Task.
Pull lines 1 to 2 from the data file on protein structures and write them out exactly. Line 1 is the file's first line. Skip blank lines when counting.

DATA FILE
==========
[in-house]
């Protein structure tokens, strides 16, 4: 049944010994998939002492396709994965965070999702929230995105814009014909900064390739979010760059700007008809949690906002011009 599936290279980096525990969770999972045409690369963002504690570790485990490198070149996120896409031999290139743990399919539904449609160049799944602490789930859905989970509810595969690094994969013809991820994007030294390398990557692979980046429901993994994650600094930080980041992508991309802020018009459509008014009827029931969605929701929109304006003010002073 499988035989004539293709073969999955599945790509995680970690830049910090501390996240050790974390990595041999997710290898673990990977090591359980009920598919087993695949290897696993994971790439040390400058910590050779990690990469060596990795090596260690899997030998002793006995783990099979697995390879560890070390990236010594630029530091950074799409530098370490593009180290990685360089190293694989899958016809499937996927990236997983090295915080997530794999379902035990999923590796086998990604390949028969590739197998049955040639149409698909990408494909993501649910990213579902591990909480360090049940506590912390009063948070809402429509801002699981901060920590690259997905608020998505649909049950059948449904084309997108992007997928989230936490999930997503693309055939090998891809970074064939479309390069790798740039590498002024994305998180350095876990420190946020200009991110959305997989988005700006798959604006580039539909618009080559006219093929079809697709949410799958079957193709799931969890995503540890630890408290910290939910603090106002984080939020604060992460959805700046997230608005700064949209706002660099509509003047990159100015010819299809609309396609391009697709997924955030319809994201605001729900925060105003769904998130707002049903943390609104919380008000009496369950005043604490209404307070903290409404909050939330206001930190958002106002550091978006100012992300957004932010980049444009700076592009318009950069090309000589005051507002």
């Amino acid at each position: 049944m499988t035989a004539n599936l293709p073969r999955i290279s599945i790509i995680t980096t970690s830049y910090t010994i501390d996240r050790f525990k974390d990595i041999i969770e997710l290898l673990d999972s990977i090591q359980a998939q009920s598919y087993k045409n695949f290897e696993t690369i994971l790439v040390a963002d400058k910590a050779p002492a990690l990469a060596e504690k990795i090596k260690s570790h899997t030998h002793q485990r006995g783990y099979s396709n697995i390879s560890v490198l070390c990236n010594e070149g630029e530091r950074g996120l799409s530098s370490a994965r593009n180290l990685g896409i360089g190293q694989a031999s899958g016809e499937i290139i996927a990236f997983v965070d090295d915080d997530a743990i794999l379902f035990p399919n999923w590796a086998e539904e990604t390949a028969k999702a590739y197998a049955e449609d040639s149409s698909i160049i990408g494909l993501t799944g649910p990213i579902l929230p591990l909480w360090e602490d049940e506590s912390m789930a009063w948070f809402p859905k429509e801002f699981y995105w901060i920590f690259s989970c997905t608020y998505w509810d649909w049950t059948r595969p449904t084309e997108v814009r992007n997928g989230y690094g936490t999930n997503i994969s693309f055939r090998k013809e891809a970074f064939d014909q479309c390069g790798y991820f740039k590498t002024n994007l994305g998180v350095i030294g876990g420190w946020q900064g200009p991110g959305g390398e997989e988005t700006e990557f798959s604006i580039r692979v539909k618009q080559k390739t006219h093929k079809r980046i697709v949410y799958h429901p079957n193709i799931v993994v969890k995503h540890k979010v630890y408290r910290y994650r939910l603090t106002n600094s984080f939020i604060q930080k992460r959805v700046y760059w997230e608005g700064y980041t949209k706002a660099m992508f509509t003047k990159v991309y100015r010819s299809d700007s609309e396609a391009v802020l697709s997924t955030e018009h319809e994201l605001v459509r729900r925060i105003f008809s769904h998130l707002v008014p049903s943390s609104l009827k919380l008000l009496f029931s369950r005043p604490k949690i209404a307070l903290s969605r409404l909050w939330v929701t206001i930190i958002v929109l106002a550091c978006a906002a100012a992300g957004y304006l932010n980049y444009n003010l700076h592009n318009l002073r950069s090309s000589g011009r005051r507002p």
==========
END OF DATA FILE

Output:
[in-house]
């Protein structure tokens, strides 16, 4: 049944010994998939002492396709994965965070999702929230995105814009014909900064390739979010760059700007008809949690906002011009 599936290279980096525990969770999972045409690369963002504690570790485990490198070149996120896409031999290139743990399919539904449609160049799944602490789930859905989970509810595969690094994969013809991820994007030294390398990557692979980046429901993994994650600094930080980041992508991309802020018009459509008014009827029931969605929701929109304006003010002073 499988035989004539293709073969999955599945790509995680970690830049910090501390996240050790974390990595041999997710290898673990990977090591359980009920598919087993695949290897696993994971790439040390400058910590050779990690990469060596990795090596260690899997030998002793006995783990099979697995390879560890070390990236010594630029530091950074799409530098370490593009180290990685360089190293694989899958016809499937996927990236997983090295915080997530794999379902035990999923590796086998990604390949028969590739197998049955040639149409698909990408494909993501649910990213579902591990909480360090049940506590912390009063948070809402429509801002699981901060920590690259997905608020998505649909049950059948449904084309997108992007997928989230936490999930997503693309055939090998891809970074064939479309390069790798740039590498002024994305998180350095876990420190946020200009991110959305997989988005700006798959604006580039539909618009080559006219093929079809697709949410799958079957193709799931969890995503540890630890408290910290939910603090106002984080939020604060992460959805700046997230608005700064949209706002660099509509003047990159100015010819299809609309396609391009697709997924955030319809994201605001729900925060105003769904998130707002049903943390609104919380008000009496369950005043604490209404307070903290409404909050939330206001930190958002106002550091978006100012992300957004932010980049444009700076592009318009950069090309000589005051507002």